Predicting Outcome Following Standardized Exercise Therapy in Knee Osteoarthritis Patients
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|ClinicalTrials.gov Identifier: NCT04123756|
Recruitment Status : Terminated (Recruitment issues due to the corona virus and lack of funding to continue)
First Posted : October 11, 2019
Last Update Posted : January 14, 2021
Pain sensitization has been associated with pain severity in people with knee osteoarthritis (KOA) and a neuropathic pain component has been identified in up to 30% of KOA patients. Mechanistic pain profiling aims to identify the underlying mechanisms in the peripheral and central nervous systems, which are associated to the clinical pain.
In addition, the mechanisms underlying the pain relieving effect of standardized exercise therapy are largely unknown, but it is hypothesized that they are linked to the patient's ability to activate the descending pain inhibitory pathways (conditioned pain modulation, CPM) in the central nervous system. Mechanistic pain profiling including CPM have been used prognostic to identify responders to treatment, but these measures as a prognostic tool for standardized exercise therapy has not been investigated.
The primary aim of this study is to investigate if mechanistic pain profiling alone or in combination with clinical pain measures before standardized exercise therapy can predict the patients' pain reduction following the exercise therapy program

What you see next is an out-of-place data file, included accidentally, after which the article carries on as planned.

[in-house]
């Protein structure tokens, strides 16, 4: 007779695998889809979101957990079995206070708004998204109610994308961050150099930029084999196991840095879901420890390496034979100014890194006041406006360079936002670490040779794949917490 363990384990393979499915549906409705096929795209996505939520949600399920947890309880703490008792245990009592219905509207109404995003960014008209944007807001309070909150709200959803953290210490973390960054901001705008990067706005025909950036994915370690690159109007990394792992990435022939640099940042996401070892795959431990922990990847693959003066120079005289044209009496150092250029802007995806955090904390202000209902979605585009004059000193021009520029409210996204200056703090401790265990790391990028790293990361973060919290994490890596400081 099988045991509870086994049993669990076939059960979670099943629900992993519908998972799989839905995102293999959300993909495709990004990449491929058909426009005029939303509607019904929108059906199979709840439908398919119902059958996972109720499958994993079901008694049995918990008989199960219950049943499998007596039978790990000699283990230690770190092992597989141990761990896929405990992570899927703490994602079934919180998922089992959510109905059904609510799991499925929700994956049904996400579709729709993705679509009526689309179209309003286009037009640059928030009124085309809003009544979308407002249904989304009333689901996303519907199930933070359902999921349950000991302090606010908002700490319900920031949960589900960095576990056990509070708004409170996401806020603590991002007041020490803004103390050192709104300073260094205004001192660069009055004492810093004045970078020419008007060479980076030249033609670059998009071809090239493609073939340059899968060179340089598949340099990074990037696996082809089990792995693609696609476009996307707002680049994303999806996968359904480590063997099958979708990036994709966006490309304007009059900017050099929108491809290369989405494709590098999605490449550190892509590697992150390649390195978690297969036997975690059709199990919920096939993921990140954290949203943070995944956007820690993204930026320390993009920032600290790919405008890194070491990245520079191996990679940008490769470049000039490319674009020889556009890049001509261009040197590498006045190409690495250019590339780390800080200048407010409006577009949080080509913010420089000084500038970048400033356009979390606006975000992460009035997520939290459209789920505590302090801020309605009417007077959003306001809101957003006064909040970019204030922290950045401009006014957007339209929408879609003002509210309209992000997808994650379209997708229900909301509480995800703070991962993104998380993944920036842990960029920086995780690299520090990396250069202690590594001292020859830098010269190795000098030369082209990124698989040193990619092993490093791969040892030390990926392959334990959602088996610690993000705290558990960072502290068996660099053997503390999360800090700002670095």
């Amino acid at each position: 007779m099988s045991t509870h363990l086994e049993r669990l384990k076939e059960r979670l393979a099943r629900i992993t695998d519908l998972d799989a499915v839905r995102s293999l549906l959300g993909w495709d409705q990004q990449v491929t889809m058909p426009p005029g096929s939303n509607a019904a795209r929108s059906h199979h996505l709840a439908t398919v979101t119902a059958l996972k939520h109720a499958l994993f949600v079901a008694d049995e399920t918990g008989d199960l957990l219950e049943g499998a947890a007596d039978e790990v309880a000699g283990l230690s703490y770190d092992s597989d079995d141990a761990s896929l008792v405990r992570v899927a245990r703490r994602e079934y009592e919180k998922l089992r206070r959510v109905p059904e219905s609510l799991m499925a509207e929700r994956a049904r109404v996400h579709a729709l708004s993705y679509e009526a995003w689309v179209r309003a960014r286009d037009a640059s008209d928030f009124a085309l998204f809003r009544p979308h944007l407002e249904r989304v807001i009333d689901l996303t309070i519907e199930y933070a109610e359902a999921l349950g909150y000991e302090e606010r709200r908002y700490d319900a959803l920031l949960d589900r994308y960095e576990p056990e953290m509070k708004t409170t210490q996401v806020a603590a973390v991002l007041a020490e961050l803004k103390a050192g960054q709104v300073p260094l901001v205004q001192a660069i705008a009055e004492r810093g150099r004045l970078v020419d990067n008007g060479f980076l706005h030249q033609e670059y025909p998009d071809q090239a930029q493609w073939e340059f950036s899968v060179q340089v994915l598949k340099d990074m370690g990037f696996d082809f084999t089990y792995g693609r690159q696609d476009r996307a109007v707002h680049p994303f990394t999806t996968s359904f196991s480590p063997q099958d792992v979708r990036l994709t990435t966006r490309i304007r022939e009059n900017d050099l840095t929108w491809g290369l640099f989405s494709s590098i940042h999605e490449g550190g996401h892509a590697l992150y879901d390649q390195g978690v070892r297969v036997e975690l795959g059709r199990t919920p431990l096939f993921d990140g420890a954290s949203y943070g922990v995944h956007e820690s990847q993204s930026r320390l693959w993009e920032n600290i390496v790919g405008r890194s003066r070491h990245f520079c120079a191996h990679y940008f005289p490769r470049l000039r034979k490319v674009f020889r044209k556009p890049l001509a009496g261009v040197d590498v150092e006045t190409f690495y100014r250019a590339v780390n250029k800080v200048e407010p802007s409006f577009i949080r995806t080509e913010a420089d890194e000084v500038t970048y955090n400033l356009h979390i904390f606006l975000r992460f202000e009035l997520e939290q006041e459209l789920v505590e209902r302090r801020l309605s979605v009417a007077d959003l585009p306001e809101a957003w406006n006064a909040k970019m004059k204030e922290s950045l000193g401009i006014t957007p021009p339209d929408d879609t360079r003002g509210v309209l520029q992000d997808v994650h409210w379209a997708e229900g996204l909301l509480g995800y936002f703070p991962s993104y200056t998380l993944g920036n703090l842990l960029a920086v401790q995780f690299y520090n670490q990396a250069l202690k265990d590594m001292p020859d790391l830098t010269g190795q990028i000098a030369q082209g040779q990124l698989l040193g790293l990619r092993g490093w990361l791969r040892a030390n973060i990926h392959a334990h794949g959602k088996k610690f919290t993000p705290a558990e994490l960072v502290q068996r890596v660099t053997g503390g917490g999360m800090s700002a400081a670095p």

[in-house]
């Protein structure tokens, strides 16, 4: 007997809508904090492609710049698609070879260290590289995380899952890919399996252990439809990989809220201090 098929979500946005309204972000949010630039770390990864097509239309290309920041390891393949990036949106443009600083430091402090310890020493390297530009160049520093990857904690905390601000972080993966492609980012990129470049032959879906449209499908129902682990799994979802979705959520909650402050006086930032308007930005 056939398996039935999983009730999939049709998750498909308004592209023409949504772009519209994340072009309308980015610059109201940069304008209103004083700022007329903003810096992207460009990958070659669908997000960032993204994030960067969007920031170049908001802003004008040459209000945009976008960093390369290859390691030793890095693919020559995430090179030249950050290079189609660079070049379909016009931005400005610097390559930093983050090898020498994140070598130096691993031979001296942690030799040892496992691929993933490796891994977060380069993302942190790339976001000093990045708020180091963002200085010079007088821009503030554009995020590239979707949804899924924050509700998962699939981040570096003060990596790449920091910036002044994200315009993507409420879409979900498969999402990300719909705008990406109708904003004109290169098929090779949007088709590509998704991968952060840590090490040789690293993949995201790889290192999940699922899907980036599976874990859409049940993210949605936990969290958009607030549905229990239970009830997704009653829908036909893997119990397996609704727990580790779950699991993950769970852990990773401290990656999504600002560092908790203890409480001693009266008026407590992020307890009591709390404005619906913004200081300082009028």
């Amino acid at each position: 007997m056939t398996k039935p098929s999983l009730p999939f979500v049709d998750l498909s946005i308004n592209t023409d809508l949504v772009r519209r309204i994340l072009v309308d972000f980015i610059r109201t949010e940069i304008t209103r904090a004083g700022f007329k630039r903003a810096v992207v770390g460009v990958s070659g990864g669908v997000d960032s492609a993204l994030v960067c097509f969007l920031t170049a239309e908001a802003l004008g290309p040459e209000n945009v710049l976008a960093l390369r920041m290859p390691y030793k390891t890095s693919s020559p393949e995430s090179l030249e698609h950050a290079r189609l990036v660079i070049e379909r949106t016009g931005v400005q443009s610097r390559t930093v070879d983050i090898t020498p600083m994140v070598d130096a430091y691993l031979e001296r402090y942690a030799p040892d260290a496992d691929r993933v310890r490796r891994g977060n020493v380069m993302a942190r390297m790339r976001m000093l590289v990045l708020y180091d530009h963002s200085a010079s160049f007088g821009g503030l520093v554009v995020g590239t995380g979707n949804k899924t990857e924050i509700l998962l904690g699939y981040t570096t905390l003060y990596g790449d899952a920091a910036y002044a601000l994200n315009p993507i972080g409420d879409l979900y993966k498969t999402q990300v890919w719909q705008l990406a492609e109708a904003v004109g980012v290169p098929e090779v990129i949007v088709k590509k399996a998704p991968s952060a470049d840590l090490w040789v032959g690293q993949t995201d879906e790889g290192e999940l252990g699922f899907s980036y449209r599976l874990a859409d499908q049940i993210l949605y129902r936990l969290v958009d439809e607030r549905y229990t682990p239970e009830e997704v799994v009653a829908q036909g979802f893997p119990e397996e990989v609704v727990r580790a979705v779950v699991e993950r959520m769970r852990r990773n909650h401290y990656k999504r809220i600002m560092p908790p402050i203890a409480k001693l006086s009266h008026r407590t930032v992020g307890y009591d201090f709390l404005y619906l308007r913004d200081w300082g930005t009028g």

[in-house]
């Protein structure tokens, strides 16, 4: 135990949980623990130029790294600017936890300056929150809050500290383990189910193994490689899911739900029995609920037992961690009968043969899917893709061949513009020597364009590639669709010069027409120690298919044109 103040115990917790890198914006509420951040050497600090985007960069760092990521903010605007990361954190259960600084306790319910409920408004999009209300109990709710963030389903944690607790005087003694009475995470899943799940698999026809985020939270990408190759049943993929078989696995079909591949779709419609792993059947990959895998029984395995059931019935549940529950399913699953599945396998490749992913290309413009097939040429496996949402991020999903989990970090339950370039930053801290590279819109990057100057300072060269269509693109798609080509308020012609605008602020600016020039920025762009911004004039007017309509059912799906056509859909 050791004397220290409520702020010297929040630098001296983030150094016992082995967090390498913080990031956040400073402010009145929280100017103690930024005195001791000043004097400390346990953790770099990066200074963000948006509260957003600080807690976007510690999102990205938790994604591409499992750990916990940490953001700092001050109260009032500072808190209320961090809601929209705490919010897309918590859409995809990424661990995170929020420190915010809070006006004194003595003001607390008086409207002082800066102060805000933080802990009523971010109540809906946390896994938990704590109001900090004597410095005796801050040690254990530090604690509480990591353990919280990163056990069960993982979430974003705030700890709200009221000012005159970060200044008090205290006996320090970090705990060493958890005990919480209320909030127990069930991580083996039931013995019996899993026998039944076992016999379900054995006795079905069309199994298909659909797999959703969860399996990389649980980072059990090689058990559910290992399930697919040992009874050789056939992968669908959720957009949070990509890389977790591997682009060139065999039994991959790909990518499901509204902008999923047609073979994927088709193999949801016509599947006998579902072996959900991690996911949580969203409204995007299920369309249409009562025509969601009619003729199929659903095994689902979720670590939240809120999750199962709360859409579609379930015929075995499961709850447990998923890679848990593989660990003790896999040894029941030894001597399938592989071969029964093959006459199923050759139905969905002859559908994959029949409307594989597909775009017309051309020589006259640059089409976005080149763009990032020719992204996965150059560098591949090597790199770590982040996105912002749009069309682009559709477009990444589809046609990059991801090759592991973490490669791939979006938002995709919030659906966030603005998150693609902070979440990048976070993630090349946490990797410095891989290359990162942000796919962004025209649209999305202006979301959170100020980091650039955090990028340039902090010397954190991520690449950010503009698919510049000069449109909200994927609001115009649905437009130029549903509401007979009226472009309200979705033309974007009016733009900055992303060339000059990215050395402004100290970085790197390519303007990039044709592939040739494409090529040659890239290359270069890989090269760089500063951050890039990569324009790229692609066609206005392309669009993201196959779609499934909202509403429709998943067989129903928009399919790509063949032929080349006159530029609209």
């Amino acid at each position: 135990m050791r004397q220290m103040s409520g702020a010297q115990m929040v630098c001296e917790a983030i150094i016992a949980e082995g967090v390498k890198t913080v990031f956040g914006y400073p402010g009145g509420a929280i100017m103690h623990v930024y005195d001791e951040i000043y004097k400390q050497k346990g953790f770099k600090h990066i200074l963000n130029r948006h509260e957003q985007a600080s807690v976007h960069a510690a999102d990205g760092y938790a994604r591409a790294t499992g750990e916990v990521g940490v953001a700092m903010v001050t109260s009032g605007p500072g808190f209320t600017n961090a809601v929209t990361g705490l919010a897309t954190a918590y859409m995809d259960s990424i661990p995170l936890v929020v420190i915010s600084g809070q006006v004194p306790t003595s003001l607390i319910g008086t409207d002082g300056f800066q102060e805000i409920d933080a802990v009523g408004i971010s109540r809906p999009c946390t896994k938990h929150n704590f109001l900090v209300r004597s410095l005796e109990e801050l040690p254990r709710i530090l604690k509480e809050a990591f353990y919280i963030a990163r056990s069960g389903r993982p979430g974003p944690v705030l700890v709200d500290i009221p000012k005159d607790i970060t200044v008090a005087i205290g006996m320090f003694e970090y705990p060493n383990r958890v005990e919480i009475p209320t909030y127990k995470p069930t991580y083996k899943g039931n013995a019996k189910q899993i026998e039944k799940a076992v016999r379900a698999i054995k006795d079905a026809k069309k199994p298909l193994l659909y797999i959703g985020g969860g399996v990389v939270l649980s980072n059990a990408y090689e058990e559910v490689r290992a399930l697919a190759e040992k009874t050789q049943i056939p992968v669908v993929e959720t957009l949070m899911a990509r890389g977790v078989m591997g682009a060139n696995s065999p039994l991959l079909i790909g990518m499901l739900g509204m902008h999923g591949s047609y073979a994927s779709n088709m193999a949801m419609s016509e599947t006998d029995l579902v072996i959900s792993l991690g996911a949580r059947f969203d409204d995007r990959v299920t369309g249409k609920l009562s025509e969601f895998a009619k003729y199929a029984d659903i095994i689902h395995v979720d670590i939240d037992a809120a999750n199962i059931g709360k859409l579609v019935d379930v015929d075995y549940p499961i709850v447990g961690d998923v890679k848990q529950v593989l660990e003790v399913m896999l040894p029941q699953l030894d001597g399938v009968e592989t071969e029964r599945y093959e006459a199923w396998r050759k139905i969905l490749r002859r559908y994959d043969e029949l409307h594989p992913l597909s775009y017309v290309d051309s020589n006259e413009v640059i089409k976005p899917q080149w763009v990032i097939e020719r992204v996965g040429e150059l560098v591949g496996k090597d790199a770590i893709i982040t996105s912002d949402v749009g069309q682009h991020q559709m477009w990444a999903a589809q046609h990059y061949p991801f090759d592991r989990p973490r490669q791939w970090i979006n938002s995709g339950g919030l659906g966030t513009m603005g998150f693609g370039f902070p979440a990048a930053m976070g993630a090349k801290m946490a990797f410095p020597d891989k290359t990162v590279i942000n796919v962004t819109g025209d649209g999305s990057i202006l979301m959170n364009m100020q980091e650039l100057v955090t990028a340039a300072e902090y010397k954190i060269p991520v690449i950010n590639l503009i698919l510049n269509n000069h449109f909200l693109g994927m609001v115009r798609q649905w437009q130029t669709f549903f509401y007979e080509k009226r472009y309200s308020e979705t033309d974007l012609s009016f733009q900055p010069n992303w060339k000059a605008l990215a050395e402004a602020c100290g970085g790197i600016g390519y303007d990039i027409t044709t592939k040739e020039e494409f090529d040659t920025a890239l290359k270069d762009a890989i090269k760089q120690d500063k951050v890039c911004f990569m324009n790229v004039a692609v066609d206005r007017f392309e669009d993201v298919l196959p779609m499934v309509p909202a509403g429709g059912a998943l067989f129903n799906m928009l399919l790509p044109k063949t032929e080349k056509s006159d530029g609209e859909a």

|Condition or disease||Intervention/treatment|
|Knee Osteoarthritis||Behavioral: standardized exercise therapy for knee OA patients|
|Study Type :||Observational|
|Actual Enrollment :||12 participants|
|Official Title:||Smerteprofiler Som Redskab Til at prædiktere Effekten af 6-8 Ugers GLA:D®-forløb Hos Patienter Med Smertefuld Slidgigt i knæene|
|Actual Study Start Date :||October 1, 2019|
|Actual Primary Completion Date :||December 31, 2020|
|Actual Study Completion Date :||December 31, 2020|
- Behavioral: standardized exercise therapy for knee OA patients
Standardized exercise therapy for 6-8 weeks (two times per week).
- pain reduction [ Time Frame: 1-2 weeks after last exercise session ]Pain measured on a numerical rating scale from 0 (no pain) to 10 (worst pain imaginable)
To learn more about this study, you or your doctor may contact the study research staff using the contact information provided by the sponsor.
Please refer to this study by its ClinicalTrials.gov identifier (NCT number): NCT04123756
|Aarhus, Denmark, 8000|